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Corruption is not a significant obstacle to business in Sweden. Sweden’s Penal Code criminalizes most forms of corruption, and there is a strong rule of law in the country. Municipal-level procurement is identified as a corruption risk. Swedish legislation does not make a distinction between bribery and facilitation payments, meaning there is no exception for facilitation payments. Companies should be aware of the Code on Gifts, Rewards and other Benefits in Business, published as a supplement to Penal Code changes. The government of Sweden has generally implemented anti-corruption laws effectively. However, the OECD Working Group on Bribery has been critical of Sweden’s lack of foreign bribery law enforcement.
Last updated: January 2018
The rule of law is well maintained in Sweden, and the judicial system operates independently and impartially, with consistent application of laws. Companies report strong confidence in the independence of the judiciary and are satisfied with the legal framework when it comes to settling disputes or challenging regulations (GCR 2017-2018). Bribes and irregular payments in return for favorable judicial decisions are rare (GCR 2015-2016). About seven out of ten Swedes believe the judiciary’s independence is either fairly or very good (JS 2017). About one in five judges believe some judges have been appointed on grounds other than merit or experience (ENCJ 2017). Property rights are secure, contracts are enforced, expropriation is highly unusual and the protection of intellectual property rights is consistent with global standards (ICS 2017). Judicial review of political decisions in Sweden works well along established rules (SGI 2017).
Enforcing a contract in Sweden takes less time but is significantly more expensive than elsewhere in OECD countries (DB 2018). Sweden has ratified the New York Convention 1958 and the Convention on the Settlement of Investment Disputes (ICSID). The Arbitration Institute of the Stockholm Chamber of Commerce is one of the leading arbitration centers in the world.
There is a low risk of corruption when interacting with the Swedish police. Businesses report the police is sufficiently reliable (GCR 2017-2018). Less than one in ten Swedes believe that corruption among police officers is widespread (Eurobarometer 2017). The government has established effective mechanisms to investigate and punish corruption among the police forces (HRR 2016).
The Swedish public services sector carries a low corruption risk. Businesses report that irregular payments and bribes when interacting with government services are rare (GCR 2015-2016). A third of Swedes perceives government officials issuing business permits as corrupt, but none actually report having been asked to pay a bribe (Eurobarometer 2017). Municipalities and counties are reportedly vulnerable to corruption, with the majority of corruption instances involving the building and construction industry, the management of facilities and infrastructure, and the social care sector (ICS 2017; EUACR 2014). There is an increasing trend of prosecutions for bribery at the lower levels of government (SGI 2017).
Starting a business takes fewer steps and time than the OECD average (DB 2018).
The Swedish land administration does not pose significant corruption risks for businesses. Companies report strong confidence in the government’s ability to uphold property rights (GCR 2017-2018). Nearly one-third of all alleged active bribery and one-fifth of all passive bribery offenses have taken place within the construction and civil engineering sector (RCiS 2013). Nearly half of surveyed citizens believe that bribery and abuse of power are widespread among officials issuing building permits (Eurobarometer 2017). However, no respondents actually report having been asked to pay a bribe (Eurobarometer 2017). Swedish law adequately protects property rights. Private property is expropriated only for public purposes in a non-discriminatory manner, with reasonable compensation and in accordance with established principles of international law (ICS 2017).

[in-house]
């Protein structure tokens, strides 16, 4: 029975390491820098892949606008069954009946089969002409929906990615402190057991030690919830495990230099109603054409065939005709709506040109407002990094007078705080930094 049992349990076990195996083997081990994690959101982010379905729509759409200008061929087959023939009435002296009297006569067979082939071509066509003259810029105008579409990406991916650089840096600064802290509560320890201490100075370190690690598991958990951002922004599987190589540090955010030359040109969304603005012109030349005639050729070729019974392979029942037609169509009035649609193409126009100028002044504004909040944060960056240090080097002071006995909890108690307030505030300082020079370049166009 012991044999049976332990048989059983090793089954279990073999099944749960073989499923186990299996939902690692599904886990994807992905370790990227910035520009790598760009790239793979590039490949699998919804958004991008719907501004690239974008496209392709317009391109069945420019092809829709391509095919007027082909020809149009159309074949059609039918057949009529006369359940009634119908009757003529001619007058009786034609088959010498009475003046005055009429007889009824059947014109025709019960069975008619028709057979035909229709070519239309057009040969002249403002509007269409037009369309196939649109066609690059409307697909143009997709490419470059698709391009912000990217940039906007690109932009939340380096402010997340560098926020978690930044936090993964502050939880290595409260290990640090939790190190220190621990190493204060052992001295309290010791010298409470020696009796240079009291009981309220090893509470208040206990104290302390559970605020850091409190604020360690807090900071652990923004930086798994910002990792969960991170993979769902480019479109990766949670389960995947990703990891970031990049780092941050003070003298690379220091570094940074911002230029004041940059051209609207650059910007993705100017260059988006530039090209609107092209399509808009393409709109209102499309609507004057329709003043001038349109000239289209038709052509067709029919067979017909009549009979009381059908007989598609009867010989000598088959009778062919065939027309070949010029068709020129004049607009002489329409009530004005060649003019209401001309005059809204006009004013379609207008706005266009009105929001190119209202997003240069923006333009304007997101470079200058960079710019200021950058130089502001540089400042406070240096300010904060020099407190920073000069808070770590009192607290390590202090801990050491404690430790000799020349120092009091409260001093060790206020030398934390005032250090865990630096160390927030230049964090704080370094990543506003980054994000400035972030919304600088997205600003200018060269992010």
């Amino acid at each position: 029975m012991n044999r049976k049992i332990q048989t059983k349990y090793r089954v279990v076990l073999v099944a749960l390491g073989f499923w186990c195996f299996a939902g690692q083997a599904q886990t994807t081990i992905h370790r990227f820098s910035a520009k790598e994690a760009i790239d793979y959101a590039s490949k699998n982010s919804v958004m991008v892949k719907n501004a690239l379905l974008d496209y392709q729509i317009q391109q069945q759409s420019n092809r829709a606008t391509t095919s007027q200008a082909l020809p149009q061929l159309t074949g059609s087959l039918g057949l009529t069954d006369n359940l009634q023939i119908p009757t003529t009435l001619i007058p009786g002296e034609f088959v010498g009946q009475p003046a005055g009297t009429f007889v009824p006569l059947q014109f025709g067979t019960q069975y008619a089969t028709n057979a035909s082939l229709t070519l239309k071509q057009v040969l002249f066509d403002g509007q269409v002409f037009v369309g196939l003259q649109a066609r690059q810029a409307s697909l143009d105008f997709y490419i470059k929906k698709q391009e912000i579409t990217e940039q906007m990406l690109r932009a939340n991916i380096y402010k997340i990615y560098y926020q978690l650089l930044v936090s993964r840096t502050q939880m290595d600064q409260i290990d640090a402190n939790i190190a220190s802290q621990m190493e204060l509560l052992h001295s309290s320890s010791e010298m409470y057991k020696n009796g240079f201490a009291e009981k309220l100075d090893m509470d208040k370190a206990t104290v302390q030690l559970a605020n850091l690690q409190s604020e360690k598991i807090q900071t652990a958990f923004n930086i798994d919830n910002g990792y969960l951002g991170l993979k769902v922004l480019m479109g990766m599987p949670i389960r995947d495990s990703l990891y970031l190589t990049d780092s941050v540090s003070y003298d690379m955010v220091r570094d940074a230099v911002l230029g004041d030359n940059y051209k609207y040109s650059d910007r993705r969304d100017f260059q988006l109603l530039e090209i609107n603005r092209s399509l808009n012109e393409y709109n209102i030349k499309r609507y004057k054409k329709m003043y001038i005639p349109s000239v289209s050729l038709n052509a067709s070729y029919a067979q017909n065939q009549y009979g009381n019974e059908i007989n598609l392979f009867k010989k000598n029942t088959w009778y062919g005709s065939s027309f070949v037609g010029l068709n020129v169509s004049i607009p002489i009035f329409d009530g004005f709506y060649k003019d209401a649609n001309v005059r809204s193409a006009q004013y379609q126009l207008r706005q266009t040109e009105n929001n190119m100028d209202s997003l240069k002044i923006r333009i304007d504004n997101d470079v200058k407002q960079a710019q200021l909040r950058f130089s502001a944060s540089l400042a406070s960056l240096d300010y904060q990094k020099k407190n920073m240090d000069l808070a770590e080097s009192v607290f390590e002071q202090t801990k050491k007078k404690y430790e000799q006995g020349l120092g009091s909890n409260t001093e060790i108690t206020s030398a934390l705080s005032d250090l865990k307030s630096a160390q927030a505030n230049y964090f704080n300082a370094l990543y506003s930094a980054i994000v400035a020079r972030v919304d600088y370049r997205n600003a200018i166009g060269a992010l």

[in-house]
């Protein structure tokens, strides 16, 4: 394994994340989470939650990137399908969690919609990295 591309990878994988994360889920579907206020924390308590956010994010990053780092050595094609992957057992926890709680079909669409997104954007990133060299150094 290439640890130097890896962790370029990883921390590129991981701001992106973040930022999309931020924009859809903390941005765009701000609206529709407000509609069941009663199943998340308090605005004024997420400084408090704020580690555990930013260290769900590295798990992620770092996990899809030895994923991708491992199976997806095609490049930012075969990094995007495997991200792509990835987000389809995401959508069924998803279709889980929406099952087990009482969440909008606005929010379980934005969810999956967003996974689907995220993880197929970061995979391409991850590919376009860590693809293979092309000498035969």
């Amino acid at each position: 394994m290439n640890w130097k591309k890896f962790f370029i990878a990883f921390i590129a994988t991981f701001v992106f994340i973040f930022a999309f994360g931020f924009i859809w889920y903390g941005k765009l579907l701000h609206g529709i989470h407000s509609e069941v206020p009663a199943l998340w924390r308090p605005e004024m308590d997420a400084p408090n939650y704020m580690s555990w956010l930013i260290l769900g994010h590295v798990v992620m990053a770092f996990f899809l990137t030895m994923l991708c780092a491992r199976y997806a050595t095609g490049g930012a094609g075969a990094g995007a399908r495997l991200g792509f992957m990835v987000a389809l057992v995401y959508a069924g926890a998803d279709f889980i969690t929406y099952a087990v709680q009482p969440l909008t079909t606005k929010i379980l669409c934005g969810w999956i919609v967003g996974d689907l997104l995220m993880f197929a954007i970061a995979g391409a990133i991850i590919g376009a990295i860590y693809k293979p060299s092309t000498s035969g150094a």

Registering property in Sweden takes only a single procedure and is much less time-consuming than in other OECD countries (DB 2018).
Corruption presents a very low risk for businesses when dealing with tax authorities. Companies report that bribes and irregular payments during tax payments procedures are rare (GCR 2015-2016). However, tax rates and regulations are cited by companies as among the biggest impediments to their ability to do business in Sweden (GCR 2017-2018). The Swedish Tax Agency (Skatteverket) is among the most trusted public institutions (SGI 2017). The agency’s staff have undergone anti-corruption training (OECD 2014).
Firms have to pay tax fewer times per year and spend less time on filing taxes compared to the OECD average (DB 2018).
The customs administration carries a very low corruption risk for companies trading across borders in Sweden. Businesses indicate that bribes and irregular payments during customs procedures are very rare (GETR 2016). Companies rate the time-predictability and efficiency of clearance procedures as satisfactory (GETR 2016). The cost and time required to comply with border procedures are generally far below the OECD average (DB 2018).
There is a moderate risk of corruption in Sweden’s public procurement sector. Companies perceive both diversion of public funds and favoritism in decisions of government officials to be rare (GCR 2017-2018). However, another survey reported that more than one-third of surveyed Swedish managers believe that corruption and favoritism hamper competition (EUACR 2014). Bribes and irregular payments in return for public contracts are also perceived as uncommon (GCR 2015-2016). Municipal-level procurement suffers from conflicts of interest and weak auditing procedures, and is identified as a potential corruption risk (EUACR 2014). Municipalities reportedly lack effective control mechanisms to prevent cronyism and nepotism in connection with public procurement (EUACR 2014). Swedish businesses consider public procurement managed by local authorities more prone to corruption compared to those managed by national authorities (European Commission, Feb. 2014). Almost half of citizens believe that bribery and abuse of power are widespread among procurement officials (Eurobarometer 2017).